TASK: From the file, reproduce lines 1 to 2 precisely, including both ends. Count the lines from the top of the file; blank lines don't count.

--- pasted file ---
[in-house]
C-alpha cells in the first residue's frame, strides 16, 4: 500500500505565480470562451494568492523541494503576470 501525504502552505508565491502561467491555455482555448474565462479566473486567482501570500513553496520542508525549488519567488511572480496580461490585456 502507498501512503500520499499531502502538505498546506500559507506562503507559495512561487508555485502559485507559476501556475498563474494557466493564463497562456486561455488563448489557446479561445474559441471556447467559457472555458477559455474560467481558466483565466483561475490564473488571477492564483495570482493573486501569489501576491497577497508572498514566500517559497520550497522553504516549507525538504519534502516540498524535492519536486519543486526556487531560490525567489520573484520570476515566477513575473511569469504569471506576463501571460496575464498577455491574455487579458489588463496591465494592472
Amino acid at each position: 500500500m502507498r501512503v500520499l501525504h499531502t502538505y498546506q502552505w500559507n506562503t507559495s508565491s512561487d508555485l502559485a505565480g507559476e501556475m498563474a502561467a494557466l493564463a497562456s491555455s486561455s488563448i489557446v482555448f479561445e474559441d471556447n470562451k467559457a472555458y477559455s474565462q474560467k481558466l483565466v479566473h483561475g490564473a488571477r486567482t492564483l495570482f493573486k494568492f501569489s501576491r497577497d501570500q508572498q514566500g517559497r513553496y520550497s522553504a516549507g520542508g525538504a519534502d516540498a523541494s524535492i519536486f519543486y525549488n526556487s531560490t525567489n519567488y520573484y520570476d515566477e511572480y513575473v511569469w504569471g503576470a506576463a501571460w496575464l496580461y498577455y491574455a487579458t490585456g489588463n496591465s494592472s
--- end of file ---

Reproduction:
[in-house]
C-alpha cells in the first residue's frame, strides 16, 4: 500500500505565480470562451494568492523541494503576470 501525504502552505508565491502561467491555455482555448474565462479566473486567482501570500513553496520542508525549488519567488511572480496580461490585456 502507498501512503500520499499531502502538505498546506500559507506562503507559495512561487508555485502559485507559476501556475498563474494557466493564463497562456486561455488563448489557446479561445474559441471556447467559457472555458477559455474560467481558466483565466483561475490564473488571477492564483495570482493573486501569489501576491497577497508572498514566500517559497520550497522553504516549507525538504519534502516540498524535492519536486519543486526556487531560490525567489520573484520570476515566477513575473511569469504569471506576463501571460496575464498577455491574455487579458489588463496591465494592472